Okay, so the depression has lifted. There was just something about one of those days where I felt really overwhelmed on a lot of fronts. And Wynn's commentary that the project was being perceived as a failure was probably coming from his wife, who is the Dean of Earth Sciences. Unfortunately, her transition team didn't get their act together in a timely manner, and as a result, the users in her group didn't get the access they needed on go live, and they've been playing catch up ever since. She keeps complaining to various people that no one is responding to her HelpSU requests, which is total bullshit. She sent one Thursday morning requesting training for one of her users. This not being an emergency, this wasn't something I ran out to arrange that second. I forwarded the ticket to Val to let her know that she would need to arrange one on one training for this person because she wasn't identified as a user and trained back in November or December when she should've been. That's not our fault, and currently, people who didn't get their paycheck is a bigger priority. Anyway, by mid-morning on Friday, Amy (Wynn's wife) was calling up Shirley (the Persona Project Director) and screaming about how we don't respond to help requests in a timely manner. By god, she submitted a helpsu ticket yesterday morning, and no one had gotten back to her yet (which was a lie because she had only submitted it yesterday afternoon.)So Val called her back, and arranged a time for this user to get trained. The user was going on vacation for a week, so the training won't be until a week and a half from now anyway.
Here's the timeline on this:
2:30 ish, the Help request is submitted.
7pm, I forward the ticket to Val
10 ish the next morning, the Dean is screaming about her non-urgent request not being resolved.
2 ish - I check with Val to see if she got my email because she hadn't responded to me about it and I wanted to be conscientious about getting a positve response back to the Dean in a timely manner. It's at this time that I hear that it's taken care of and the accompanying back story.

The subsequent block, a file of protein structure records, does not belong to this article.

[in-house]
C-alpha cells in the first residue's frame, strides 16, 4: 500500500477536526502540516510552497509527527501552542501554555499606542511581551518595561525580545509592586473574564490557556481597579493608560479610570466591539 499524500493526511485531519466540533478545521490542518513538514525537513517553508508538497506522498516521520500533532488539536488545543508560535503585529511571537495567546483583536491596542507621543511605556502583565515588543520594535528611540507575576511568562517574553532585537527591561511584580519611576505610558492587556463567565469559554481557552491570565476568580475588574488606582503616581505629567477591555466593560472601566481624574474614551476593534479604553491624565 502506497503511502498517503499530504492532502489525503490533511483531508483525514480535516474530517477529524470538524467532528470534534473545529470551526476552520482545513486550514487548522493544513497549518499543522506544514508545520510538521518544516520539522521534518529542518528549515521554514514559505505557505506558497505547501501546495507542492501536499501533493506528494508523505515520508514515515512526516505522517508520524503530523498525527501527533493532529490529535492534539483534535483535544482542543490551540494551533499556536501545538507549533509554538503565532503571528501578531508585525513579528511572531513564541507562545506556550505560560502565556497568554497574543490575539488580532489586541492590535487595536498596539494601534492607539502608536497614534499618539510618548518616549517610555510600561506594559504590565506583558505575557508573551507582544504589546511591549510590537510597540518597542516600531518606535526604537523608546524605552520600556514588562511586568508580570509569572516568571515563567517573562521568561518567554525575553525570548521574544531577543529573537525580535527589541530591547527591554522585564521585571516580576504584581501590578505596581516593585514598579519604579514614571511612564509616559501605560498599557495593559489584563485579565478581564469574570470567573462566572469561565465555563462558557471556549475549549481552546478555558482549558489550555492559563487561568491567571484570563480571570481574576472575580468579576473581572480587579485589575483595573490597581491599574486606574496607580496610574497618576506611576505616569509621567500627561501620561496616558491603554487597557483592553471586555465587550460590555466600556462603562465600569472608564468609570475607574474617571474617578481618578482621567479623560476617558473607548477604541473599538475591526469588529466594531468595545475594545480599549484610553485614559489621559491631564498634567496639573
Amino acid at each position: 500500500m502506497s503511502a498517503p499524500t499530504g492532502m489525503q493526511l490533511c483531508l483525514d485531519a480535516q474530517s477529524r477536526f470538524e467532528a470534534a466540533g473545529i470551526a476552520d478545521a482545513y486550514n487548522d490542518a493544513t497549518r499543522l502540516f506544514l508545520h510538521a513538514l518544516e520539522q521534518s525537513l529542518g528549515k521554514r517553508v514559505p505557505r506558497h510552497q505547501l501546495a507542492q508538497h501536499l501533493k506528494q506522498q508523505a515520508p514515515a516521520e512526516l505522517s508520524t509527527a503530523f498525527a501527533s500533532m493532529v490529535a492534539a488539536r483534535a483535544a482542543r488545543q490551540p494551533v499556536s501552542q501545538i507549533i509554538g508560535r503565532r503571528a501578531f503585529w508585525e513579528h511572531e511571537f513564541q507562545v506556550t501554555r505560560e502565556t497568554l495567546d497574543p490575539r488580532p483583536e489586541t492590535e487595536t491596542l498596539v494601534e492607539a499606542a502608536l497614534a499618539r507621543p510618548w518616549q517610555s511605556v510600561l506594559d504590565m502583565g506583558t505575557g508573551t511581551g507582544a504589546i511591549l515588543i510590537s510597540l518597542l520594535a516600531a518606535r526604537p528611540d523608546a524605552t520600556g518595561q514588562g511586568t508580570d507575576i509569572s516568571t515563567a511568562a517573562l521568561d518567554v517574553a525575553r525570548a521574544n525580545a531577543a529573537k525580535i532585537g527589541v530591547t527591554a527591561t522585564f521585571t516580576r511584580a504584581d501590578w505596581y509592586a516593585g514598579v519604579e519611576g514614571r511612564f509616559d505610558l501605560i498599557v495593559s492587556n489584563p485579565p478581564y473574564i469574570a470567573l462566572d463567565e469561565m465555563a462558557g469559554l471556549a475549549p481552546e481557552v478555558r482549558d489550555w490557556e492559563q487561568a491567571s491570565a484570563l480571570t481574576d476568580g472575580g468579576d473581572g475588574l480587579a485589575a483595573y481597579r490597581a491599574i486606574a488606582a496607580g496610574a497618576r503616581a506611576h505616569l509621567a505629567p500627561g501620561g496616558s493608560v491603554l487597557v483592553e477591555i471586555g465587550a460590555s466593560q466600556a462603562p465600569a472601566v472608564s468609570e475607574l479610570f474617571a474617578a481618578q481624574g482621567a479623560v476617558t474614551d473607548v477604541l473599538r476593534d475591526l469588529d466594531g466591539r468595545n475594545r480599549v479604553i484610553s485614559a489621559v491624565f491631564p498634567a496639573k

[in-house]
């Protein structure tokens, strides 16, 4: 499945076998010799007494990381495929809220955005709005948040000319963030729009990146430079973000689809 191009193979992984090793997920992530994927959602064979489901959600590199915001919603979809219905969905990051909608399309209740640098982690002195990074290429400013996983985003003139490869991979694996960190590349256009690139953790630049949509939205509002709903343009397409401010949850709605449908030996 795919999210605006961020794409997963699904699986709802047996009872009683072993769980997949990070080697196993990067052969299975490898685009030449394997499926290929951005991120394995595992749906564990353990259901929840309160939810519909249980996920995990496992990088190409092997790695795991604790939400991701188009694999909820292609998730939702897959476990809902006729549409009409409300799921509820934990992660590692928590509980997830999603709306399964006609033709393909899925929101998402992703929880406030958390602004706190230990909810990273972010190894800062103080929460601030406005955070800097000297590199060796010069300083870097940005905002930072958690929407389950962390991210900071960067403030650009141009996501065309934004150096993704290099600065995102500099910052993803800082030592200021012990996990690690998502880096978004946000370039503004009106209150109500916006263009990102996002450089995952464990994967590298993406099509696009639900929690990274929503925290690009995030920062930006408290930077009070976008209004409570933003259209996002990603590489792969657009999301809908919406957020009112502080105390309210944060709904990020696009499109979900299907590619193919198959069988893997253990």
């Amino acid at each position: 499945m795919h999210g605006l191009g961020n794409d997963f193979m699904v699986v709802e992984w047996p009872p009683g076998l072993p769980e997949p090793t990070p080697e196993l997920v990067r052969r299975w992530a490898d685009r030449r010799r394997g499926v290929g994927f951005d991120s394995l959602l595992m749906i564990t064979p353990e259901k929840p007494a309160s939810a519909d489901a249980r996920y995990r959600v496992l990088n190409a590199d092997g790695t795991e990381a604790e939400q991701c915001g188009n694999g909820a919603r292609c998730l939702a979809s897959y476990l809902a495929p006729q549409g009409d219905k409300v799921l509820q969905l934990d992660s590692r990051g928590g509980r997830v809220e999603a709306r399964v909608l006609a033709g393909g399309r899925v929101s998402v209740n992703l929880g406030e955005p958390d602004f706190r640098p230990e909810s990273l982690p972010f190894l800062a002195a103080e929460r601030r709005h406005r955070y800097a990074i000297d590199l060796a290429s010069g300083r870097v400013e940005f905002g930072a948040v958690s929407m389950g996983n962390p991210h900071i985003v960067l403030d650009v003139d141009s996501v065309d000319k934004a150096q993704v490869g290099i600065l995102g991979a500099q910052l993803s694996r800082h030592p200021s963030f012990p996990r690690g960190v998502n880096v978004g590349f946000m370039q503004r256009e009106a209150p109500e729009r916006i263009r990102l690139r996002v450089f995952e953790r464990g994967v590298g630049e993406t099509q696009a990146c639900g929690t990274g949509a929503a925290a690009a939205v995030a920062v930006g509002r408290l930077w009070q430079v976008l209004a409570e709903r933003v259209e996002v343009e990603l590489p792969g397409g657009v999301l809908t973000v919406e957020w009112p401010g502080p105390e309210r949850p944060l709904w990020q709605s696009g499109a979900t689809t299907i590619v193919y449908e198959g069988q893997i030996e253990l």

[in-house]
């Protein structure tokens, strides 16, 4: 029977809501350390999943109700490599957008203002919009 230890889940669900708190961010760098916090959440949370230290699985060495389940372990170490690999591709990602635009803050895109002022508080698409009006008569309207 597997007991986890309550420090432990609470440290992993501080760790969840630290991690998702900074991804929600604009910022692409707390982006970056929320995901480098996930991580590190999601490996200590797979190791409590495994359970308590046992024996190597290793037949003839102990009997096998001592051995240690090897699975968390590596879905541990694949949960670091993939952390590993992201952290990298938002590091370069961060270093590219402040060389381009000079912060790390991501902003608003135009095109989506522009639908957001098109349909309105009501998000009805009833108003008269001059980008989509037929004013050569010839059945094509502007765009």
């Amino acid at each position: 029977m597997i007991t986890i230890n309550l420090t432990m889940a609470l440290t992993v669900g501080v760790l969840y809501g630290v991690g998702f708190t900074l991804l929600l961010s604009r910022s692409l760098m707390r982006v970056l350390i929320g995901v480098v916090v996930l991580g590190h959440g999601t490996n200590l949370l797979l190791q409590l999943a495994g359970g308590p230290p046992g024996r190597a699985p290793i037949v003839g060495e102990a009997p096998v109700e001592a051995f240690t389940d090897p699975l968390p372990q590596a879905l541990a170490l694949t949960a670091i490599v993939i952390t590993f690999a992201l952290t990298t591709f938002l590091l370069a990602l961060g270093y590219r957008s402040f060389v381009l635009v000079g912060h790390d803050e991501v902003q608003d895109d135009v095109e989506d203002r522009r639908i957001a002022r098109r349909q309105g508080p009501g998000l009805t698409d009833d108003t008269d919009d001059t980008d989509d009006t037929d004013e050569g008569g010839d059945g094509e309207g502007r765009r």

Meanwhile, I found out this Dean is also screaming at the Reportmart team because she can't see information she thought she should be seeing. We can adjust her security access, but we just need to know what kind of access she needs. She needs to determine that. Unfortunately, she's too busy being pissed off to do that.
And this is the most likely place that Wynn is hearing the negative feedback about the project. Most of the users who aren't too busy freaking out are understanding that they need to work with the change rather than just freaking out about it.
As it turns out, the auto-responder that I thought was working now still isnt' working, so technically, no, no one had acknowledged her request, but that didn't mean it wasn't being worked on, and it certainly didn't suddenly make her request more urgent than the 50 other people in the queue. We are a small team, about to get smaller, and we can't get back to everyone instantaneously, and if they expect that kind of service, then yes they will be sorely disappointed.
As for my interview, mostly it went fine. They asked all the same lame standard interview questions. "Tell us about a time that you failed. What would you do differently?" "Tell us about a time when you had to work outside of your team to get information" Yadda yadda yadda. It was just about what I expect. Thankfully they did not ask why I wanted the position. After leaving work the night before at a quarter to ten, I really couldn't come up with a positive answer to that question. What didn't go quite as planned at the interview was my arrival. At 10:45, I finally got hold of one of my users who had two helpsu tickets outstanding. We'd been trying to connect for two days to get these resolved. One of them came together just fine. The other dragged. By 11:15, I was starting to worry. I took down all the details to be able to resolve the issue after I got back. When I got off the phone, it was 11:22, and my interview was at least a ten minute bike ride across campus. I ran downstairs, jumped on my bike, and peddled like a maniac. At 11:30, I pulled up and locked my bike, gasping for breath. Up the stairs, and then turned the corner trying to find the right room. Carol and Jia were standing there, and Carol spends a lot of time in Godzilla, so gasping I asked, "Room 109?" She pointed down the hall and I soon (perhaps too soon) found the door. Knocking gently, the door promptly opened to reveal my interviewers, Sue (whom I had never met before) and Jennifer. At that moment, I realized I was still gasping for breath. I tried to spit out, "Support call, ran long." With raised eyebrows, they asked, "Would you like some water?" Uh, yeah, definitely. What a great first impression. Oy.